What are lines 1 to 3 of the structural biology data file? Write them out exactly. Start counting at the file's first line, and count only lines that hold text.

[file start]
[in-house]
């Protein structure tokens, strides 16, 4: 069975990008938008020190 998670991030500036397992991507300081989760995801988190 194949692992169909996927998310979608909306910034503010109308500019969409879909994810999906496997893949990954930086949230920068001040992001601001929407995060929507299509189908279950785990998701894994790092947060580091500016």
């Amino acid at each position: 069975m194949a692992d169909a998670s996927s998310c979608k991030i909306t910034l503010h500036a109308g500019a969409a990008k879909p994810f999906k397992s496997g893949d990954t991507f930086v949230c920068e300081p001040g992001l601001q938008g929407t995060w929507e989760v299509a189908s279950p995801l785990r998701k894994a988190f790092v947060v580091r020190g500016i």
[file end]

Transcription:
[in-house]
């Protein structure tokens, strides 16, 4: 069975990008938008020190 998670991030500036397992991507300081989760995801988190 194949692992169909996927998310979608909306910034503010109308500019969409879909994810999906496997893949990954930086949230920068001040992001601001929407995060929507299509189908279950785990998701894994790092947060580091500016």
């Amino acid at each position: 069975m194949a692992d169909a998670s996927s998310c979608k991030i909306t910034l503010h500036a109308g500019a969409a990008k879909p994810f999906k397992s496997g893949d990954t991507f930086v949230c920068e300081p001040g992001l601001q938008g929407t995060w929507e989760v299509a189908s279950p995801l785990r998701k894994a988190f790092v947060v580091r020190g500016i």